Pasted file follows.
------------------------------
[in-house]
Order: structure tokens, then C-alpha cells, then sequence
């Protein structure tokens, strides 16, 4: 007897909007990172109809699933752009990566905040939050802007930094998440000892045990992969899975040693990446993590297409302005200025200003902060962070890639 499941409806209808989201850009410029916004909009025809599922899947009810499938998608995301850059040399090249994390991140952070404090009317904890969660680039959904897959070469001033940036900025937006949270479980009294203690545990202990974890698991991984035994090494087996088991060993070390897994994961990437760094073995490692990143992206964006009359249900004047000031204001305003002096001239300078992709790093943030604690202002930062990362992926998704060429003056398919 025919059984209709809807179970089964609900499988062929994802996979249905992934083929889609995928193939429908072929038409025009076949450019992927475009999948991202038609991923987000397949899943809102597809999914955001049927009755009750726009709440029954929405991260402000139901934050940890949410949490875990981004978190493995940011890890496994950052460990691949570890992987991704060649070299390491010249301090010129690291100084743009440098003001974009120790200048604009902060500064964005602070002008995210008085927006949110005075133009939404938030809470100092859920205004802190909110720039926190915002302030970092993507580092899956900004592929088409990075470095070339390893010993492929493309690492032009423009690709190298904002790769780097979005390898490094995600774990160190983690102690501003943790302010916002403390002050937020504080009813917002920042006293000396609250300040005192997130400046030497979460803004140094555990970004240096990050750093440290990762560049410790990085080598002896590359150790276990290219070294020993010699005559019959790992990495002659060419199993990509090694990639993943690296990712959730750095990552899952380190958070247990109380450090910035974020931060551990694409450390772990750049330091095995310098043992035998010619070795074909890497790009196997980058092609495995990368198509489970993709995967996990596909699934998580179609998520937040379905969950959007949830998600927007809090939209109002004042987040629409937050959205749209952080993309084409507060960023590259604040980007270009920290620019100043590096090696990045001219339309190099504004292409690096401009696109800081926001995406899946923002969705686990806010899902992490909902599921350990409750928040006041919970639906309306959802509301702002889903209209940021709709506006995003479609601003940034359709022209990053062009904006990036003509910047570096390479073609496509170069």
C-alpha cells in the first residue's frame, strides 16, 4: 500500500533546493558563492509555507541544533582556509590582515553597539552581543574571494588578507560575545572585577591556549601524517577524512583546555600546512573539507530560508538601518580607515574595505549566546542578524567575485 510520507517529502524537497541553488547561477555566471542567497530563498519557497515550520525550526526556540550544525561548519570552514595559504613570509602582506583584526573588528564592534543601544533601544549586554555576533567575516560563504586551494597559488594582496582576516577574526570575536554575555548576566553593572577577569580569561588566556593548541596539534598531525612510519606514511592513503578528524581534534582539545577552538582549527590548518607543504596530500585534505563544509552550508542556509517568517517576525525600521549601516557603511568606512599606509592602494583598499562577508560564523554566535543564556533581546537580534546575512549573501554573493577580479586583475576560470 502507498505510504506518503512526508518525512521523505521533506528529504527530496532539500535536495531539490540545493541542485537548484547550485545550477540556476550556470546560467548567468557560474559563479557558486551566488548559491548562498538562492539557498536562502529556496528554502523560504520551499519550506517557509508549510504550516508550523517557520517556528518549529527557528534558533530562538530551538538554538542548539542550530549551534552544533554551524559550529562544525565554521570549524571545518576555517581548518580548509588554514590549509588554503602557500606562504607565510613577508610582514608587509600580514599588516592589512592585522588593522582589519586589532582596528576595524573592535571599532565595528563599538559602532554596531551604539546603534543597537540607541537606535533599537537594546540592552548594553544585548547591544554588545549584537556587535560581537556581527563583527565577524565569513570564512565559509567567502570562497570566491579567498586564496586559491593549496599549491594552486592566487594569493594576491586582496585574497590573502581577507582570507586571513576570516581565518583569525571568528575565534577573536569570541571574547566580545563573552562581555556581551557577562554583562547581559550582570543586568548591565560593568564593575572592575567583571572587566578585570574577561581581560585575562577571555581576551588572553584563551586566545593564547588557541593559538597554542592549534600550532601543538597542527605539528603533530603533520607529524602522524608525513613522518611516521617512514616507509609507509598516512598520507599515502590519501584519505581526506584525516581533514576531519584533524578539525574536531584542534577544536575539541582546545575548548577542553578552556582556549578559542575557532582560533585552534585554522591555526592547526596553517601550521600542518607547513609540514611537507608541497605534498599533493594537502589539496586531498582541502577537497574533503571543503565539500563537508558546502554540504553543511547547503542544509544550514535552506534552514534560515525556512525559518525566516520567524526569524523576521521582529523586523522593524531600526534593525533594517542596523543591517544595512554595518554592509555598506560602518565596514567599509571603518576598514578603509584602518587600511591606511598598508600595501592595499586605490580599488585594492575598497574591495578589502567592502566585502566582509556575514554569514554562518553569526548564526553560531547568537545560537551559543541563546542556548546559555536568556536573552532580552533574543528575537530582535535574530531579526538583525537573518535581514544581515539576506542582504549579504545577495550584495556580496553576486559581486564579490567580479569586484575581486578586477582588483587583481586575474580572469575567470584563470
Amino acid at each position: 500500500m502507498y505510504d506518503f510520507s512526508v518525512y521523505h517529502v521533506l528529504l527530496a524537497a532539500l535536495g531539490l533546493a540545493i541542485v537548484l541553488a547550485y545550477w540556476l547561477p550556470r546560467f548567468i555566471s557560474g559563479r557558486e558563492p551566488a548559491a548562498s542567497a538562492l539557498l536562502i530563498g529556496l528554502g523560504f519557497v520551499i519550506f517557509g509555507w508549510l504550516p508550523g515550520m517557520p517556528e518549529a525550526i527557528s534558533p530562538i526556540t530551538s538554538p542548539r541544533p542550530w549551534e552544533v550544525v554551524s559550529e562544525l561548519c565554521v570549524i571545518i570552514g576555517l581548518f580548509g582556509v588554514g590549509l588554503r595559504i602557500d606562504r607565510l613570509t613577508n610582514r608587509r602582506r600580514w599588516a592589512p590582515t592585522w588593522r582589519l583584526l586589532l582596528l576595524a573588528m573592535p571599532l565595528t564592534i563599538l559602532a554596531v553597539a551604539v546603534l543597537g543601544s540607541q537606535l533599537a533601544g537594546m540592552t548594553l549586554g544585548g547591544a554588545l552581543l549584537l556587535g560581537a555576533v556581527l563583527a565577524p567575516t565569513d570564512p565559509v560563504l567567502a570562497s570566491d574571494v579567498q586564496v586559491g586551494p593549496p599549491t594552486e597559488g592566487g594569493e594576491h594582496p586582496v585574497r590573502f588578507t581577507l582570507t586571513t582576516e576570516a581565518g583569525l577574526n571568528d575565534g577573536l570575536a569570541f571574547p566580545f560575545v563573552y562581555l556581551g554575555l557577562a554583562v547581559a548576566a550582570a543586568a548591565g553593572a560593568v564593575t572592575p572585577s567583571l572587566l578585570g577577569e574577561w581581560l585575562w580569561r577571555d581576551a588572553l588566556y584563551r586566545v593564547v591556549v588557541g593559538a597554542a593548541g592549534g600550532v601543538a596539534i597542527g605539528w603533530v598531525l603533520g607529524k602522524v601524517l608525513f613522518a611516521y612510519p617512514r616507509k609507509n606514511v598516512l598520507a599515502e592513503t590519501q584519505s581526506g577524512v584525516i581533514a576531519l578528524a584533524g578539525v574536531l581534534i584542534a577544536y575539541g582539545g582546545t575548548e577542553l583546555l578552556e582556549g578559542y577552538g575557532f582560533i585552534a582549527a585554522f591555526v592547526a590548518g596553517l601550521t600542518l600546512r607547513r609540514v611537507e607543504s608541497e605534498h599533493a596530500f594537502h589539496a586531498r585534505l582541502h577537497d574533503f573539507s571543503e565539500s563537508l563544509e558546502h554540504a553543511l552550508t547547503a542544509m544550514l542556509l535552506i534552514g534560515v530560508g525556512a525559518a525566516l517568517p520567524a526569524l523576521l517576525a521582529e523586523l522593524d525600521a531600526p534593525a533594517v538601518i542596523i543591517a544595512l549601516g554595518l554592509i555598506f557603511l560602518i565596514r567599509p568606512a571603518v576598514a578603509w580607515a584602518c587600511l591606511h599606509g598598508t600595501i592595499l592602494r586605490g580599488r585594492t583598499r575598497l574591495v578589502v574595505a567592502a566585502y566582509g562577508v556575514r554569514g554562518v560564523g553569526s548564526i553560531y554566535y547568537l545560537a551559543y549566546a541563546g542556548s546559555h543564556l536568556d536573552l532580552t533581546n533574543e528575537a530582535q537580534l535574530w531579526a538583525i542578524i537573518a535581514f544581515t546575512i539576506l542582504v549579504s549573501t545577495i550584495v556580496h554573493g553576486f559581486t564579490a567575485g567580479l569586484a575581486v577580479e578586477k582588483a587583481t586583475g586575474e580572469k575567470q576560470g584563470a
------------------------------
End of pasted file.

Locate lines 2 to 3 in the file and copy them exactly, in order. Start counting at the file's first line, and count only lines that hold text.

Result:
Order: structure tokens, then C-alpha cells, then sequence
């Protein structure tokens, strides 16, 4: 007897909007990172109809699933752009990566905040939050802007930094998440000892045990992969899975040693990446993590297409302005200025200003902060962070890639 499941409806209808989201850009410029916004909009025809599922899947009810499938998608995301850059040399090249994390991140952070404090009317904890969660680039959904897959070469001033940036900025937006949270479980009294203690545990202990974890698991991984035994090494087996088991060993070390897994994961990437760094073995490692990143992206964006009359249900004047000031204001305003002096001239300078992709790093943030604690202002930062990362992926998704060429003056398919 025919059984209709809807179970089964609900499988062929994802996979249905992934083929889609995928193939429908072929038409025009076949450019992927475009999948991202038609991923987000397949899943809102597809999914955001049927009755009750726009709440029954929405991260402000139901934050940890949410949490875990981004978190493995940011890890496994950052460990691949570890992987991704060649070299390491010249301090010129690291100084743009440098003001974009120790200048604009902060500064964005602070002008995210008085927006949110005075133009939404938030809470100092859920205004802190909110720039926190915002302030970092993507580092899956900004592929088409990075470095070339390893010993492929493309690492032009423009690709190298904002790769780097979005390898490094995600774990160190983690102690501003943790302010916002403390002050937020504080009813917002920042006293000396609250300040005192997130400046030497979460803004140094555990970004240096990050750093440290990762560049410790990085080598002896590359150790276990290219070294020993010699005559019959790992990495002659060419199993990509090694990639993943690296990712959730750095990552899952380190958070247990109380450090910035974020931060551990694409450390772990750049330091095995310098043992035998010619070795074909890497790009196997980058092609495995990368198509489970993709995967996990596909699934998580179609998520937040379905969950959007949830998600927007809090939209109002004042987040629409937050959205749209952080993309084409507060960023590259604040980007270009920290620019100043590096090696990045001219339309190099504004292409690096401009696109800081926001995406899946923002969705686990806010899902992490909902599921350990409750928040006041919970639906309306959802509301702002889903209209940021709709506006995003479609601003940034359709022209990053062009904006990036003509910047570096390479073609496509170069």